Gun Safety

Firearm injuries are the third leading cause of death in children ages 1 to 17 and are responsible for thousands of children needing emergency medical care for wounds, fractures, and brain and spinal injuries.

The Centers for Disease Control and Prevention ranks Kentucky 16th in the nation for number of gun-related deaths, including unintentional deaths, suicides and homicides.

The 2019 Kentucky Health Issues poll found:

  • Nearly 6 in 10 Kentucky adults who live with a child have a gun in or around the home.
  • Nearly 3 in 10 of these homes with children reported having a loaded gun.
  • More than 1 in 10 adults with children reported having a gun in the home that is both loaded and unlocked.
  • Guns should be stored unloaded, locked and separate from ammunition to prevent accidental injury.
  • Children who witness a shooting can experience psychological effects, such as fear, anxiety and elevated stress.

Gun Safety Lessons Help, But It’s Up to Parents to Protect Children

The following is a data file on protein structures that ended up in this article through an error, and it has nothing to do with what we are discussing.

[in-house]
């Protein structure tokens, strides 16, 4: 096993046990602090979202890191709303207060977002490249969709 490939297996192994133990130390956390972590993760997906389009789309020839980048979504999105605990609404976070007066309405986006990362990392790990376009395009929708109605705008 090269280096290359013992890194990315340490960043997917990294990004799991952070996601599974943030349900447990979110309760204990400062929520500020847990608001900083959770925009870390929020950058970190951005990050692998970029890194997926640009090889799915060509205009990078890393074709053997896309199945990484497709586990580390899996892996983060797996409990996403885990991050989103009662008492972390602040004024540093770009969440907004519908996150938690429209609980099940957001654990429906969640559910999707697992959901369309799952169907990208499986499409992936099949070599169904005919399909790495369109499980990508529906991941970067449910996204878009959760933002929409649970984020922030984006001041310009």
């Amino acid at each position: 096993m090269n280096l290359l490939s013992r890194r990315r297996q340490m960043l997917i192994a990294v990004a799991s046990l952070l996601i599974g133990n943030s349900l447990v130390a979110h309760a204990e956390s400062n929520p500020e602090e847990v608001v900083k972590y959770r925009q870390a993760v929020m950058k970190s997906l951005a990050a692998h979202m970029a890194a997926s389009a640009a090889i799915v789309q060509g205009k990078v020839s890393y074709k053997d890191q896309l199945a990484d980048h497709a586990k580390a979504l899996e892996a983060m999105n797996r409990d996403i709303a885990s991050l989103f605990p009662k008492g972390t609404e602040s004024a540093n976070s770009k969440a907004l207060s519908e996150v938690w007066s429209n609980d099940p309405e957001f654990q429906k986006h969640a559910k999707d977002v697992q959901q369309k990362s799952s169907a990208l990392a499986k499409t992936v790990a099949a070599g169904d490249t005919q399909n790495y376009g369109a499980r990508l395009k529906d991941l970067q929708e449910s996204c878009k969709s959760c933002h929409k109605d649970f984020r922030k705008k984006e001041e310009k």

It’s important to teach children to “stop — don’t touch and tell an adult” if they see a gun. However, researchers found most children still will approach a gun if unsupervised.

Their curiosity is likely to overshadow lessons learned. Also, gun safety lessons can be hard for children to remember when faced with the opportunity to see a weapon.

In addition to safety lessons, parents are at the front line of safeguarding their children from accidental shootings — they cannot rely on safety training alone.

Gun Safety at Home

  • Store ammunition in a separate locked location, out of reach and sight of children.
  • Keep gun and ammunition safe keys and combinations hidden.
  • When a gun is not being stored, it should be on your person and in your immediate control at all times.
  • If a visitor has a gun in your home, provide them with a space to lock it up.
  • Dispose of guns you don’t need in a safe way. Consult with law enforcement in your community on how to do so.
  • Store guns in a locked location, unloaded, out of reach and sight of children.